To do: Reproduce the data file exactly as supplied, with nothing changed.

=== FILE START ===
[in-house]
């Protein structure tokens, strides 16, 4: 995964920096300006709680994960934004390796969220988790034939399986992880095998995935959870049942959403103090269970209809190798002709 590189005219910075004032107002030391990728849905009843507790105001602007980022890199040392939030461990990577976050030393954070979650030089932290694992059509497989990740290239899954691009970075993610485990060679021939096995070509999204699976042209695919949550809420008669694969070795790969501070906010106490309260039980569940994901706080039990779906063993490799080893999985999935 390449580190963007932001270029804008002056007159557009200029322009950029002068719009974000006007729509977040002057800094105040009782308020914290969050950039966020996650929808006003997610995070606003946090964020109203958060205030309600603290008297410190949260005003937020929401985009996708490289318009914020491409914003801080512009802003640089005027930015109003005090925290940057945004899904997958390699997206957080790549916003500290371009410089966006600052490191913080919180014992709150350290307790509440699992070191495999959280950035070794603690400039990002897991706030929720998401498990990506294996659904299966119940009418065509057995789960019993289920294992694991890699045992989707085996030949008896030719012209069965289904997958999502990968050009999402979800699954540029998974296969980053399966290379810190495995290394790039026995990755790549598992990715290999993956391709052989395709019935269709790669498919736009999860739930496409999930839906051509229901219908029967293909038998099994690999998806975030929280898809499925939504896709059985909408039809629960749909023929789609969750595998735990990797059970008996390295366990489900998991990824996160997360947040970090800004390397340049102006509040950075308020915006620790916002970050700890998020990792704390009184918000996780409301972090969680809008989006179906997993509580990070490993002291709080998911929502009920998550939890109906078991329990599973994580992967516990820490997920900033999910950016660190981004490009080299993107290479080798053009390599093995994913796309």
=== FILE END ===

[in-house]
């Protein structure tokens, strides 16, 4: 995964920096300006709680994960934004390796969220988790034939399986992880095998995935959870049942959403103090269970209809190798002709 590189005219910075004032107002030391990728849905009843507790105001602007980022890199040392939030461990990577976050030393954070979650030089932290694992059509497989990740290239899954691009970075993610485990060679021939096995070509999204699976042209695919949550809420008669694969070795790969501070906010106490309260039980569940994901706080039990779906063993490799080893999985999935 390449580190963007932001270029804008002056007159557009200029322009950029002068719009974000006007729509977040002057800094105040009782308020914290969050950039966020996650929808006003997610995070606003946090964020109203958060205030309600603290008297410190949260005003937020929401985009996708490289318009914020491409914003801080512009802003640089005027930015109003005090925290940057945004899904997958390699997206957080790549916003500290371009410089966006600052490191913080919180014992709150350290307790509440699992070191495999959280950035070794603690400039990002897991706030929720998401498990990506294996659904299966119940009418065509057995789960019993289920294992694991890699045992989707085996030949008896030719012209069965289904997958999502990968050009999402979800699954540029998974296969980053399966290379810190495995290394790039026995990755790549598992990715290999993956391709052989395709019935269709790669498919736009999860739930496409999930839906051509229901219908029967293909038998099994690999998806975030929280898809499925939504896709059985909408039809629960749909023929789609969750595998735990990797059970008996390295366990489900998991990824996160997360947040970090800004390397340049102006509040950075308020915006620790916002970050700890998020990792704390009184918000996780409301972090969680809008989006179906997993509580990070490993002291709080998911929502009920998550939890109906078991329990599973994580992967516990820490997920900033999910950016660190981004490009080299993107290479080798053009390599093995994913796309």